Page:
You never want to need Harborview Medical Center. But if you ever suffer serious traumatic injuries or suffer burns in a fire, the only Level 1 trauma center for Washington, Idaho, Montana and Alaska is the right place for care. It is the front line of defense for our broader community in times of acute crisis, whether a pandemic, multi-injury accidents, natural disaster or chronic crisis, such as the health effects of homelessness.
Now Harborview needs you. King County voters should approve Proposition 1 for Harborview Medical Center Health and Safety Improvement Bonds, on the Nov. 3 ballot. Its hefty ask of $1.74 billion over 20 years comes at an inconvenient time. But consider it a necessary investment in the health and vitality of all in our region. The new property tax would cost the owner of a $600,000 home about $75 a year, depending on interest rates.
The King County Council voted unanimously to put the bond measure on the ballot for capital improvements; the hospital’s operations are financially self-supporting with no subsidies.
Walking through the halls of Harborview Medical Center recently, visitors needed to stay on their toes. Pausing to listen to CEO Paul Hayes explain plans for earthquake-proofing the Center Tower, built in 1930, a cart forces the group to one side. Imagine, if there was an earthquake and how devastation to Harborview’s physical plant would interfere with attending the wounded.
In the emergency department, flimsy curtains separate beds where sexual-assault victims sometimes must recount the details of their assaults to police, no matter who is nearby. Sometimes, during peak periods, patients have to be on gurneys in the hallway. Grim news and private reactions are suddenly public in the most trying of circumstances.
The bond measure would stabilize older buildings, expand and modernize the emergency department, increase surge capacity, and meet modern infection and privacy standards.
Walking through the floor that treats COVID-19 patients, you step gingerly not only around the extra PPE-stocked carts and hampers with discarded gear but around temporary work stations so doctors, nurses and others can maintain social distancing. Look out the window down to the street, and one of Harborview’s two mobile vans is set up for free COVID-19 testing.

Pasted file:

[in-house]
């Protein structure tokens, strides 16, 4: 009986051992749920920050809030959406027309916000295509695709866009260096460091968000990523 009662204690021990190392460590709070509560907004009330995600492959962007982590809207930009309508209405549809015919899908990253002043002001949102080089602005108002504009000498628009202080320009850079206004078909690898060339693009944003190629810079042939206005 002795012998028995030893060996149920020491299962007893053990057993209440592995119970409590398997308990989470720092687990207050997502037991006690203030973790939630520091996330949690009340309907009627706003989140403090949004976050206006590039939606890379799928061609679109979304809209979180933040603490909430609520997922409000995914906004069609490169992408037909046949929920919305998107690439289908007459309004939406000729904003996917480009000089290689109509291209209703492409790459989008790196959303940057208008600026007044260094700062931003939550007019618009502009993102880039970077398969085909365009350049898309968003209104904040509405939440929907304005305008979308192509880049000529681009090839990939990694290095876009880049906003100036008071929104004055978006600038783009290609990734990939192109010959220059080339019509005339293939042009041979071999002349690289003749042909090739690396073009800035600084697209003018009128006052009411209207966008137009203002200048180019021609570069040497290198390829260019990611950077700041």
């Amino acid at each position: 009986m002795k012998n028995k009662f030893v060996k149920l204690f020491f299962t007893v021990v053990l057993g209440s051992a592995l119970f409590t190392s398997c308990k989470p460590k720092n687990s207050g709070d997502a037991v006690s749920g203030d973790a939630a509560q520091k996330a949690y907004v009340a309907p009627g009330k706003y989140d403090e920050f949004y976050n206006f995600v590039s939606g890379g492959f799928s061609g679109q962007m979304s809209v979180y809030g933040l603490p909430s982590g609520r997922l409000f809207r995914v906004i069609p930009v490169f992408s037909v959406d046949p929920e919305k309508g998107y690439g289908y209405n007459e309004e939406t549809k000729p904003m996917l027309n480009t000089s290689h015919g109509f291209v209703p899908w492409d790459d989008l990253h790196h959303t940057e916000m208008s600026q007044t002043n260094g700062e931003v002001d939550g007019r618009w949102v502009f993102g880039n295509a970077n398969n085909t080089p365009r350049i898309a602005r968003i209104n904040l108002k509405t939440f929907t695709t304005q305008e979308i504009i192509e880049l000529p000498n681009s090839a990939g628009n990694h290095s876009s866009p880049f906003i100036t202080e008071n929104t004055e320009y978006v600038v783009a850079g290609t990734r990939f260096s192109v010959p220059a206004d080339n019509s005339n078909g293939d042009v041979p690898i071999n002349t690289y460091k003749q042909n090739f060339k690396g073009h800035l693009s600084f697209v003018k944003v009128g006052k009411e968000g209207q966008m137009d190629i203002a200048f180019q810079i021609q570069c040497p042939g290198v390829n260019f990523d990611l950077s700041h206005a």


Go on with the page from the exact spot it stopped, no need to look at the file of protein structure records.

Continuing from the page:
Harborview itself is usually the go-to facility for treatment of people in crisis, including mental illness or drug addiction, whether inpatient, emergency and at its behavioral health outpatient clinics, which have run out of room.
The bond measure would consolidate its existing behavior health services into a new, expanded facility that will allow providers to help patients stave off crisis before it happens. Additionally, up to 150 additional respite beds will be added to the renovated Harborview Hall. Especially vulnerable patients ready to be discharged but without a stable, safe environment to go to can continue their recovery while social workers help determine their next steps.
Harborview takes care of our community when we need it most now and in the future. Voters should approve King County Proposition 1 so it can keep doing that job well.
The Seattle Times editorial board members are editorial page editor Kate Riley, Frank A. Blethen, Brier Dudley, Jennifer Hemmingsen, Mark Higgins, Derrick Nunnally and William K. Blethen (emeritus).